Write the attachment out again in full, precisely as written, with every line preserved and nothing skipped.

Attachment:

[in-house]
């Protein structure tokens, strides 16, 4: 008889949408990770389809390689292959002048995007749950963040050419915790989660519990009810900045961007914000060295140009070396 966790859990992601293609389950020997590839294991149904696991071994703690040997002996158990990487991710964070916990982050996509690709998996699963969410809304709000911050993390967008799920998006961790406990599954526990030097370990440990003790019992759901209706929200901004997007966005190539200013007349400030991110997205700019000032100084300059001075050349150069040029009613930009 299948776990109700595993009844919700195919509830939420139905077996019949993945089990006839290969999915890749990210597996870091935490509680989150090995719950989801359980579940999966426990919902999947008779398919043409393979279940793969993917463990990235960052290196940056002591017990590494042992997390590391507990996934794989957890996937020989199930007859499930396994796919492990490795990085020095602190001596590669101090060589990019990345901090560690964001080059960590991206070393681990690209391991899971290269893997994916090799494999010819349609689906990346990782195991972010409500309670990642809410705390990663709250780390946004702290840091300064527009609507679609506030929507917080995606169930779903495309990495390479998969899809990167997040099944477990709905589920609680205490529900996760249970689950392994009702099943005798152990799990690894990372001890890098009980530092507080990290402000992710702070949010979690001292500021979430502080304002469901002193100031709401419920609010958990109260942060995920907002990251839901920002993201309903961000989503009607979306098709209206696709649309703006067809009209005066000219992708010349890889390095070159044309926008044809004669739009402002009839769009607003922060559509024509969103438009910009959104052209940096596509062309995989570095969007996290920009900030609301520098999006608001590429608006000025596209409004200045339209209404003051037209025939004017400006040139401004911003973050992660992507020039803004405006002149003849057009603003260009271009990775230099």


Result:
[in-house]
């Protein structure tokens, strides 16, 4: 008889949408990770389809390689292959002048995007749950963040050419915790989660519990009810900045961007914000060295140009070396 966790859990992601293609389950020997590839294991149904696991071994703690040997002996158990990487991710964070916990982050996509690709998996699963969410809304709000911050993390967008799920998006961790406990599954526990030097370990440990003790019992759901209706929200901004997007966005190539200013007349400030991110997205700019000032100084300059001075050349150069040029009613930009 299948776990109700595993009844919700195919509830939420139905077996019949993945089990006839290969999915890749990210597996870091935490509680989150090995719950989801359980579940999966426990919902999947008779398919043409393979279940793969993917463990990235960052290196940056002591017990590494042992997390590391507990996934794989957890996937020989199930007859499930396994796919492990490795990085020095602190001596590669101090060589990019990345901090560690964001080059960590991206070393681990690209391991899971290269893997994916090799494999010819349609689906990346990782195991972010409500309670990642809410705390990663709250780390946004702290840091300064527009609507679609506030929507917080995606169930779903495309990495390479998969899809990167997040099944477990709905589920609680205490529900996760249970689950392994009702099943005798152990799990690894990372001890890098009980530092507080990290402000992710702070949010979690001292500021979430502080304002469901002193100031709401419920609010958990109260942060995920907002990251839901920002993201309903961000989503009607979306098709209206696709649309703006067809009209005066000219992708010349890889390095070159044309926008044809004669739009402002009839769009607003922060559509024509969103438009910009959104052209940096596509062309995989570095969007996290920009900030609301520098999006608001590429608006000025596209409004200045339209209404003051037209025939004017400006040139401004911003973050992660992507020039803004405006002149003849057009603003260009271009990775230099």